• Iowa (19%). Though two games back of fourth place, the Hawkeyes have a fairly manageable schedule still ahead of them: Illinois, at Penn State, at Indiana and Northwestern. That gives Iowa a fighting chance as two of the teams currently in the top four — Purdue and Michigan State — both have challenging schedules ahead. The problem is that Iowa has run so hot and cold all season — as evidenced by their win at Ohio State and home loss to Minnesota — that it’s hard to put much faith in this team.

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Big Ten M5: 02.20.15 Edition

Posted by Alex Moscoso on February 20th, 2015

morning5_bigten

  1. After a miserable 0-5 start in the Big Ten, Minnesota was always a long shot to make a run at an at-large bid. Despite the terrible start, Richard Pitino’s team managed to fight back and win five of its next seven games. But the Golden Gophers’ postseason dreams effectively came to an end on Wednesday night when they suffered their worst lost of the season to Northwestern at home. For the second straight game, Minnesota let a team get hot from the perimeter as the Wildcats hit 15 three-pointers in the game. Now, at 5-9 in the conference, the Gophers are likely headed for the NIT or worse. Pitino will need to figure out what went wrong during the offseason and fix it quick as he’ll enter year three in Minnesota with no NCAA Tournament appearances.
  2. On Thursday, Purdue got its best win of the season when the Boilermakers topped its intrastate rival, Indiana, by four points in Bloomington. A.J. Hammons was tremendous in the game on both sides of the court, evidenced by his 20 points on 8-of-9 shooting and four blocks. Purdue’s guards were able to aggressively blanket Indiana’s shooters because of the rim protection Hammons provided all night. The result was that the usually deadly-from-deep Hoosiers were held to 31 percent from the three-point line and one of the best offenses in the country only managed 0.96 points per possession. While the Boilermakers are still on bubble, they finally have a signature win to counter some bad losses from earlier in the season.
  3. With 14 teams and 18 games, unbalanced schedules are a part of life in the new and super-sized Big Ten. Because of this, and the fact that rivalries are not protected for basketball, we as fans miss out on some great home-and-home battles against historic foes. Matt Brown from SBNation makes the argument that the Big Ten should forego the rotating schedule and lock in key games each and every year. It would make sense from the Big Ten’s perspective too, as these games would bring in more impressive ratings and demand better TV slots. It’s tough to argue with the logic, but the greater expansion of leagues throughout the sport has made that just short of impossible in this framework.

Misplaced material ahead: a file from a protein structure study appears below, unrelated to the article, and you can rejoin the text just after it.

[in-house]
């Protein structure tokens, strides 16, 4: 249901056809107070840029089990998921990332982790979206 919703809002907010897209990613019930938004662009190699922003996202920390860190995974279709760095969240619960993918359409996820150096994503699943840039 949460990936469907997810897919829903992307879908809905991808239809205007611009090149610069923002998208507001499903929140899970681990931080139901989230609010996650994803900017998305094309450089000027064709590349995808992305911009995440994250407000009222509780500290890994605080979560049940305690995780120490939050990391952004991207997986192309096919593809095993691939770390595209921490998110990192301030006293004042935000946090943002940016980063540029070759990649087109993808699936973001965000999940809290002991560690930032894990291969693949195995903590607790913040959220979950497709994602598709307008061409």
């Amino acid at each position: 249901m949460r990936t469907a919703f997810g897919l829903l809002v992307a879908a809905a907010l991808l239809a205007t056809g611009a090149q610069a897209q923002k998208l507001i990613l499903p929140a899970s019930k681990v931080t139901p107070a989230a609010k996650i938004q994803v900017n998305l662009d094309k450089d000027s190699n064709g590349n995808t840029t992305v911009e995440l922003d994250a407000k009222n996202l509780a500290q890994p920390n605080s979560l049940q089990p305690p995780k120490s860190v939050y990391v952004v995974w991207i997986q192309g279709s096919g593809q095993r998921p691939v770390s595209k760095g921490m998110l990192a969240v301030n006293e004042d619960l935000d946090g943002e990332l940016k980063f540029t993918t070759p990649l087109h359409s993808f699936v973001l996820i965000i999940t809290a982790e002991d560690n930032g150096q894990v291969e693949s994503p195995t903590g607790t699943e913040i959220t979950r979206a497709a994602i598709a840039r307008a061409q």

4. Don’t let anyone tell you bad decisions aren’t contagious. After Pac-12 commissioner Larry Scott trotted out the idea of reinstating freshmen ineligibility, the Big Ten followed suit saying it’s gauging the interests of its members about the possibility of implementing the rule once again. On Thursday, Maryland’s president, Wallace Loh, said “If they do well because they spend more time, get more academic advising … their freshman year, they’re going to graduate”. That’s quite a lot of hypocrisy to choke down from the president of a university who left their historic (and geographically sensible) conference for a more lucrative one in the Midwest. Next time Maryland flies 1,200 miles to Nebraska on a school night to play a 9:00 PM ET game, they should ask themselves if that may be negative factor for the student-athletes’ academics.
  5. Finally, on Thursday ESPN released Joe Lunardi’s newest brackets, and seven Big Ten schools are projected to make the Big Dance. Wisconsin (#2 seed), Maryland (#5), Ohio State (#7), Indiana (#7), Michigan State (#8), Iowa (#10), and Illinois (#11). Purdue is missing from the field as of right now, but this projection does not include the Boilermakers’ big win at Indiana on Thursday night. By the next time Lunardi updates his brackets, there may be eight teams in the field, which would undoubtedly make this another successful season for the league.
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The Purdue Paradox: Second in the Big Ten and Headed to the NIT?

Posted by Alex Moscoso (@AlexPMoscoso) on February 19th, 2015

On Sunday, Purdue defeated Nebraska in Mackey Arena to move its record to 17-9 overall and 9-4 in Big Ten play, which puts the Boilermakers in a tie for second place with Maryland and Michigan State. That’s something no one could have foreseen on December 31 when the Boilermakers entered league play at 8-5. If you take a closer look at the standings, you’ll see teams like Ohio State, Indiana, Illinois and Iowa trailing them. Yet, according to Bracketmatrix.com, all of these teams are currently projected to make the NCAA Tournament while Purdue is one of first four teams out. How can this be? Simple, it’s because North Florida and Gardner-Webb, two teams that rank outside the RPI top 150, got the better of Matt Painter‘s team in non-conference play and have become glaring stains on their resume. And unfortunately for Purdue, these two losses threaten to tank what has been a great and much needed bounceback season for this program.

Hammons

A.J. Hammons has led the Boilermakers to second place in the Big Ten, but they still find themselves outside the bubble.